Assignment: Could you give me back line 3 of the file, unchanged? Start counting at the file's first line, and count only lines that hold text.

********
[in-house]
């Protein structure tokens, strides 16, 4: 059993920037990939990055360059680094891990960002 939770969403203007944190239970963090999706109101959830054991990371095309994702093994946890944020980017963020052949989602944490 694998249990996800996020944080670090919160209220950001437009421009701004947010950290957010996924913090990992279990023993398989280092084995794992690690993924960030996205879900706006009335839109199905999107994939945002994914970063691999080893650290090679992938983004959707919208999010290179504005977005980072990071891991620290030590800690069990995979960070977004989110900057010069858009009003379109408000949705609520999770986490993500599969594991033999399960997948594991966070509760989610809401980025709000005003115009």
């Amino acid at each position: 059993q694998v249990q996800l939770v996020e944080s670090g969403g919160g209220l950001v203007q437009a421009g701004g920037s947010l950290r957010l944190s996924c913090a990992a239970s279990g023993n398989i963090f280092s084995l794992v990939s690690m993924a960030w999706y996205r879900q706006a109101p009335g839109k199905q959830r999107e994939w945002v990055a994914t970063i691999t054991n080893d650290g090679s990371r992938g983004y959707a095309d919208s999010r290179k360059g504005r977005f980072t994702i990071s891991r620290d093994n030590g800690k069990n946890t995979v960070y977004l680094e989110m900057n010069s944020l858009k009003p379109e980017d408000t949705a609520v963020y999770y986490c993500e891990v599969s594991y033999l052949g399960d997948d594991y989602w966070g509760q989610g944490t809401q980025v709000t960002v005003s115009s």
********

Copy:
């Amino acid at each position: 059993q694998v249990q996800l939770v996020e944080s670090g969403g919160g209220l950001v203007q437009a421009g701004g920037s947010l950290r957010l944190s996924c913090a990992a239970s279990g023993n398989i963090f280092s084995l794992v990939s690690m993924a960030w999706y996205r879900q706006a109101p009335g839109k199905q959830r999107e994939w945002v990055a994914t970063i691999t054991n080893d650290g090679s990371r992938g983004y959707a095309d919208s999010r290179k360059g504005r977005f980072t994702i990071s891991r620290d093994n030590g800690k069990n946890t995979v960070y977004l680094e989110m900057n010069s944020l858009k009003p379109e980017d408000t949705a609520v963020y999770y986490c993500e891990v599969s594991y033999l052949g399960d997948d594991y989602w966070g509760q989610g944490t809401q980025v709000t960002v005003s115009s």